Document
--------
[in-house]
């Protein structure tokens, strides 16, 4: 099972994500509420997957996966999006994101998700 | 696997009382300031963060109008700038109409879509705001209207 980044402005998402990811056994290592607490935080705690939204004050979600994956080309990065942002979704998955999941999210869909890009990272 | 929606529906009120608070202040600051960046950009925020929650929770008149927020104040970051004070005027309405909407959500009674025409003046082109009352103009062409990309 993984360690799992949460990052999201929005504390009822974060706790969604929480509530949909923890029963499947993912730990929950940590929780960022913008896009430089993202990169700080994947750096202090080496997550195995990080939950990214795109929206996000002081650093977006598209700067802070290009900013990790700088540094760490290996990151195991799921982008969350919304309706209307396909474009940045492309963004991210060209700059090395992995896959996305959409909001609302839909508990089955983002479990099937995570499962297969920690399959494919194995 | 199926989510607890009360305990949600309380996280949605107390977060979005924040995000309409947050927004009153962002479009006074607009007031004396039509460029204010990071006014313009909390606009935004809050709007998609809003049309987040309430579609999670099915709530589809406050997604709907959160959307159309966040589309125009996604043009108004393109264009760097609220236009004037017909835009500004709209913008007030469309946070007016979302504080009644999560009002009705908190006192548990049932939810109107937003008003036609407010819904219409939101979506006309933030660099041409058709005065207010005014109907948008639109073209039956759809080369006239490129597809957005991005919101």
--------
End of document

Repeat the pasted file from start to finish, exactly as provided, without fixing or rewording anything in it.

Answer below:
[in-house]
């Protein structure tokens, strides 16, 4: 099972994500509420997957996966999006994101998700 | 696997009382300031963060109008700038109409879509705001209207 980044402005998402990811056994290592607490935080705690939204004050979600994956080309990065942002979704998955999941999210869909890009990272 | 929606529906009120608070202040600051960046950009925020929650929770008149927020104040970051004070005027309405909407959500009674025409003046082109009352103009062409990309 993984360690799992949460990052999201929005504390009822974060706790969604929480509530949909923890029963499947993912730990929950940590929780960022913008896009430089993202990169700080994947750096202090080496997550195995990080939950990214795109929206996000002081650093977006598209700067802070290009900013990790700088540094760490290996990151195991799921982008969350919304309706209307396909474009940045492309963004991210060209700059090395992995896959996305959409909001609302839909508990089955983002479990099937995570499962297969920690399959494919194995 | 199926989510607890009360305990949600309380996280949605107390977060979005924040995000309409947050927004009153962002479009006074607009007031004396039509460029204010990071006014313009909390606009935004809050709007998609809003049309987040309430579609999670099915709530589809406050997604709907959160959307159309966040589309125009996604043009108004393109264009760097609220236009004037017909835009500004709209913008007030469309946070007016979302504080009644999560009002009705908190006192548990049932939810109107937003008003036609407010819904219409939101979506006309933030660099041409058709005065207010005014109907948008639109073209039956759809080369006239490129597809957005991005919101």